Western leaders gather in bid to isolate Russia
Seeking to intensify pressure on Moscow, western powers sought today to isolate Russia over its actions in Ukraine, insisting that a planned summit of leading economic powers to be hosted by Vladimir Putin would not go forward.
The Hague: Seeking to intensify pressure on Moscow, western powers sought today to isolate Russia over its actions in Ukraine, insisting that a planned summit of leading economic powers to be hosted by Vladimir Putin would not go forward.
World leaders gathering in the Netherlands were angling for ways to prove Russia would face increasing estrangement from the powerful Group of Eight world powers unless it changes course in Ukraine. British Prime Minister David Cameron and German Chancellor Angela Merkel said a summit scheduled for June in Sochi was now off the table, while the United States warned that Russia`s global standing would continue to deteriorate as the West sought to present a united front against Putin.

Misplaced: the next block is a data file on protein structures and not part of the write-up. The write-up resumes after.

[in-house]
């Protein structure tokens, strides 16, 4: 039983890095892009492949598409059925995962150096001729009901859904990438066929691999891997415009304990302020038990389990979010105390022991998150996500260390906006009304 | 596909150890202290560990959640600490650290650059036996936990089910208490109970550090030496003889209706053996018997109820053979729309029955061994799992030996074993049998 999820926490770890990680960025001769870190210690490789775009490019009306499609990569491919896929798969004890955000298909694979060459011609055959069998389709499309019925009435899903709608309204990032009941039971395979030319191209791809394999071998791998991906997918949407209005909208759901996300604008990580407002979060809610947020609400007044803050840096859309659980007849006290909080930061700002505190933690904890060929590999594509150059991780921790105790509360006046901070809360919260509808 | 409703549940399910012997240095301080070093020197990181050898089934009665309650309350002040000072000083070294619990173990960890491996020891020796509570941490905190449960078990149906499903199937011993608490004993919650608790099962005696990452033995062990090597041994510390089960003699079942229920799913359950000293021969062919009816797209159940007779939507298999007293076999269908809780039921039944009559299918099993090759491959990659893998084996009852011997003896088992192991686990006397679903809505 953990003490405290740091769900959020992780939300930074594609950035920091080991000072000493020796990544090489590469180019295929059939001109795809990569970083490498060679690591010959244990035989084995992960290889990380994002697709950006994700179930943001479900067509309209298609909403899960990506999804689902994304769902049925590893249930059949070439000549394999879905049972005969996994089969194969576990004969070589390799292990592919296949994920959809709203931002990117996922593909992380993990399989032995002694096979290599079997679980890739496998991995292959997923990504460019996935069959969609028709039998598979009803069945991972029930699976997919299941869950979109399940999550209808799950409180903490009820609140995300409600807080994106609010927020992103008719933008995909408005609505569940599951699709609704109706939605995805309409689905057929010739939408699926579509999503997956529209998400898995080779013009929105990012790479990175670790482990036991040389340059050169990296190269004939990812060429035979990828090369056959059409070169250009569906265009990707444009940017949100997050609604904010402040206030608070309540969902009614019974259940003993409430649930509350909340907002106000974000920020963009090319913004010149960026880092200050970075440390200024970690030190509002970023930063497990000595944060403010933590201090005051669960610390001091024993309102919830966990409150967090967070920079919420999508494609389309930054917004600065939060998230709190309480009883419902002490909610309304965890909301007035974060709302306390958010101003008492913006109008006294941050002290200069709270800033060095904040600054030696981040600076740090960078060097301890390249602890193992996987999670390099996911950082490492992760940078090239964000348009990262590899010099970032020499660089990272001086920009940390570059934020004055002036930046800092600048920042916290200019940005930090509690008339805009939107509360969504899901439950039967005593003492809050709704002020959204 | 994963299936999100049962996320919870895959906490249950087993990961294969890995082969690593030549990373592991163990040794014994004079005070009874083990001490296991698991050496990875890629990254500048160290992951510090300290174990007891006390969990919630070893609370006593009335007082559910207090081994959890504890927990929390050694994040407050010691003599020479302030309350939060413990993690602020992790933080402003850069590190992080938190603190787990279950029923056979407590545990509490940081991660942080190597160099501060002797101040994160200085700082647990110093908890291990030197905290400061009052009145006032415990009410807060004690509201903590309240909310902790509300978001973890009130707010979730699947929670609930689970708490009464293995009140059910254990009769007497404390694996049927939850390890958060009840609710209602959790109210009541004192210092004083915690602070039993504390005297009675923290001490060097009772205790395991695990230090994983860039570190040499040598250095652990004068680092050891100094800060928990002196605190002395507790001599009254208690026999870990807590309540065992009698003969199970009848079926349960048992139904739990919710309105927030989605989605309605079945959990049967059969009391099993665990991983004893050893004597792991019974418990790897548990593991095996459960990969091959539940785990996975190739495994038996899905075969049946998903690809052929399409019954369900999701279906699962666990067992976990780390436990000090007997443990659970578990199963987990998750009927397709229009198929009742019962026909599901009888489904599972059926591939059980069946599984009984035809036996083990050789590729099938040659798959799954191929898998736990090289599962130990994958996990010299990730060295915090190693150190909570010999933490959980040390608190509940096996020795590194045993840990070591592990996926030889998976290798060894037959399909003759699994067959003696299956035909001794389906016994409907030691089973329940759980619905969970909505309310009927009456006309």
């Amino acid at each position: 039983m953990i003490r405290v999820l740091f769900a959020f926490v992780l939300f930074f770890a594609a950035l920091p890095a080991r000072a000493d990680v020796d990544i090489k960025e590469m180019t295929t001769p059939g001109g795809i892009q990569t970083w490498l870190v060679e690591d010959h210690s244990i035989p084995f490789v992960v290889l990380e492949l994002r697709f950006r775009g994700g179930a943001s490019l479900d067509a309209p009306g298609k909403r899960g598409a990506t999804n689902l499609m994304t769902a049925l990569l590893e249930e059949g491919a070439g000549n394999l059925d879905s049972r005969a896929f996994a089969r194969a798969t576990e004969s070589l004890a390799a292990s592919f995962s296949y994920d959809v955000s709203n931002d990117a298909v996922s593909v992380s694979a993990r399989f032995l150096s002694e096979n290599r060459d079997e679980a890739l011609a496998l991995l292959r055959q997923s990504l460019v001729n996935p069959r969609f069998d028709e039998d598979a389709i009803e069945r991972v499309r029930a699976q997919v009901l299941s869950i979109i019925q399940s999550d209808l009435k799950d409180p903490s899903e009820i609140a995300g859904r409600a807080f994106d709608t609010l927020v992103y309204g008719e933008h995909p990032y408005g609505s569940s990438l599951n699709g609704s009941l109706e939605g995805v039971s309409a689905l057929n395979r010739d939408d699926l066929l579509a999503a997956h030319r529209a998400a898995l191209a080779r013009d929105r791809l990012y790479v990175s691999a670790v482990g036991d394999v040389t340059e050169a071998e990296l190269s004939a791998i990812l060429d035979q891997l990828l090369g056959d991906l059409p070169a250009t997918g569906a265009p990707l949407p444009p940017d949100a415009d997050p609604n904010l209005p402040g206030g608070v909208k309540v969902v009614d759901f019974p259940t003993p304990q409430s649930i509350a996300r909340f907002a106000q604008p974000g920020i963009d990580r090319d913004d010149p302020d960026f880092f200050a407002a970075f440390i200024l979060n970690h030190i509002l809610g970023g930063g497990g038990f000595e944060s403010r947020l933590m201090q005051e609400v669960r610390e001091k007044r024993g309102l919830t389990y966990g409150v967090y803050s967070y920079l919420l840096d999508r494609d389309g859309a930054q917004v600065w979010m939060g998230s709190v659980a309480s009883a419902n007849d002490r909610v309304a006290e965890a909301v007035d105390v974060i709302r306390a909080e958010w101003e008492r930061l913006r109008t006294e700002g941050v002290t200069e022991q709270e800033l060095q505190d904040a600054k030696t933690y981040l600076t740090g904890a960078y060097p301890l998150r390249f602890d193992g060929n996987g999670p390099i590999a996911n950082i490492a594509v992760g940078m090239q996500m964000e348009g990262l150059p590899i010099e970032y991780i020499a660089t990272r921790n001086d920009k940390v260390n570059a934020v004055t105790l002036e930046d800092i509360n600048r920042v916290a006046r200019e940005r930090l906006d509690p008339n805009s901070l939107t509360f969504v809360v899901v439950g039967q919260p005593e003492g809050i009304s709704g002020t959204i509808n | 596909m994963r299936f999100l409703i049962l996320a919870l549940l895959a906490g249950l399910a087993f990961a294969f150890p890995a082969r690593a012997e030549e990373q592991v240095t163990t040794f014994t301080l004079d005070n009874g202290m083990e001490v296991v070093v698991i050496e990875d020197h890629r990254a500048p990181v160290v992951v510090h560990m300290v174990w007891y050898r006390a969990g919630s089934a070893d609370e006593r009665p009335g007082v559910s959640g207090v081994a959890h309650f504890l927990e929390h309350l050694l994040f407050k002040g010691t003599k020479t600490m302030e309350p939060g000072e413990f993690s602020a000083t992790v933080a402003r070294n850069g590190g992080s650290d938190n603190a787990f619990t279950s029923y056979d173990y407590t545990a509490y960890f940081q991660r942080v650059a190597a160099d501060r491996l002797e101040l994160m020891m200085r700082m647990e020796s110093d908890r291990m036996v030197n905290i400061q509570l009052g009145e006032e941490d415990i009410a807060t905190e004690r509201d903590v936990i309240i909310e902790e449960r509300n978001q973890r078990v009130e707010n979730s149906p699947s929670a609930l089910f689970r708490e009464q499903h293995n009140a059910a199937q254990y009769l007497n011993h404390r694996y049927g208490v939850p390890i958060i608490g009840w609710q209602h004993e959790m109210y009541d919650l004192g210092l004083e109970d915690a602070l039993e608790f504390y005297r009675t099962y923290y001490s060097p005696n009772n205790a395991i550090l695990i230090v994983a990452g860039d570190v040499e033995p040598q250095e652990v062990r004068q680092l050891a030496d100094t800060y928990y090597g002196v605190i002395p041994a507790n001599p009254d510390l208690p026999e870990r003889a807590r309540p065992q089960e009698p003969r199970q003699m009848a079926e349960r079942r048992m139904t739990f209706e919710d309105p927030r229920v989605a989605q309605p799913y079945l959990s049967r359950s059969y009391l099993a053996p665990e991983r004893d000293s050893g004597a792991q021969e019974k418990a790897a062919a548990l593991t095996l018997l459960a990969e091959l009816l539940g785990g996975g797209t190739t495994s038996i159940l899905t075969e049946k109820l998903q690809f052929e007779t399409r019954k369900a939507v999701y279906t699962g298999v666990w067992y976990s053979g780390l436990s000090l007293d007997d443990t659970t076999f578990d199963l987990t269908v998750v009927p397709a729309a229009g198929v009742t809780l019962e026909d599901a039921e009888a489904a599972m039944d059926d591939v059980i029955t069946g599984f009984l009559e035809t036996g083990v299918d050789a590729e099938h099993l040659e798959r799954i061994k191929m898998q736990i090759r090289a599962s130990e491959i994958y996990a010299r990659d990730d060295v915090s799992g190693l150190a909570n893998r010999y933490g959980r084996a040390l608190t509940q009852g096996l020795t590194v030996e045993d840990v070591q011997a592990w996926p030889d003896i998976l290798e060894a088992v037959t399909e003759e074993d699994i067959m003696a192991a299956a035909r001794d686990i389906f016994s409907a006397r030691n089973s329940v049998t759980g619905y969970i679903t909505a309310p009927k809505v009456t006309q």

"As long as the political environment for the G-8 is not there, as at the moment, there is no G-8 - neither as a concrete summit nor as a format," Merkel said.
Leaders of the reconstituted Group of Seven - Russia excluded - huddled in an emergency meeting at the Dutch prime minister`s residence to plot a path forward. President Barack Obama`s deputy national security adviser, Ben Rhodes, said the session was aimed at foreshadowing "what economic sanctions Russia will be faced with if it continues down this course."
He said the countries also would discuss assistance for the fledgling Ukrainian government. As long as Putin keeps "flagrantly violating international law," there`s no reason for the G-7 to engage with Russia, Rhodes said. At the same time, he suggested that the US and other nations were not prepared to formally kick Russia out of the G-8.
"The door is open to Russia to deescalate the situation," Rhodes said.
The delicate diplomacy took place on the sidelines of a long-planned nuclear security summit in The Hague, where the official topic - nuclear terrorism - was quickly overshadowed by the West`s alarm over Russia`s move to annex the Crimean Peninsula from Ukraine.